The roaring Colorado River rushes in a perfect arc below.
The desert land stretches out so far in front of me I can’t even see where it ends.
I feel the mighty wind blowing up from the deep gorge beneath.

There is nothing surrounding me but miles of soft blue sky and rocky land.
The emerald green river showing off as it rounds the bend.
Boulders the size of cars look like tiny pebbles from my rocky perch.
I am so high above the ground that birds below me dance and glide and search.

Nature is smiling and asking me, “Where are your fences now?”
Nature is boasting, “Can you see my beauty?”
Nature is screaming, “Can you feel my freedom?”
Nature is asking, Do you now understand my wonder?”


•  •  •  •  •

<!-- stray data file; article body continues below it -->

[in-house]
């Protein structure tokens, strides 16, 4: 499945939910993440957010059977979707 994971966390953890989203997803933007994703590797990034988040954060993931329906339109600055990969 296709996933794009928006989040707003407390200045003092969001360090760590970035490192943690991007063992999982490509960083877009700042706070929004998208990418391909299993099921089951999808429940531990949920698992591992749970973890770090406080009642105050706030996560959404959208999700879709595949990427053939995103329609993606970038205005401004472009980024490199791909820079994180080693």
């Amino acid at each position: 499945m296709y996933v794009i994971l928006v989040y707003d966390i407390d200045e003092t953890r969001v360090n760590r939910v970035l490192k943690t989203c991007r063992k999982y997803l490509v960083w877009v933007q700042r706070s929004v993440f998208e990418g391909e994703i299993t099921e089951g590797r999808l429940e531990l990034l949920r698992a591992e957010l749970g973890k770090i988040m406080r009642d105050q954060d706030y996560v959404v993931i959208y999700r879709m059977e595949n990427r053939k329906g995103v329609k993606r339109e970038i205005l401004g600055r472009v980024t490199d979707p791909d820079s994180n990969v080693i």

“Twilight in the Mangrove Forest” Poem, Sense of Wonder

By Cojitha (12) and his mother Layanthi (Sri Lanka)

RCLA Comment: Due to the pandemic in 2020, a son who is under lockdown with his family remembers happier childhood hours spent in the Muthurajawela wetlands haven.  It was a time when this coastal mangrove forest revealed its “hidden treasures” its herons, egrets, families of crabs and baby fish. Both son and mother hold a special place in their hearts for the animals sheltered by this wondrous wetland. Writing their evocative tribute to nature’s tranquility and diversity recalled these shared times and brought mother and son closer together.



Dusk sets in, as a magnificent prelude to night,
The darkening clouds: a perfect foil for the setting sun,
The mangrove forest changes under the rose-gold light,
The dune-green waters now shimmer in colors bold,
While its inherent stillness remains untouched.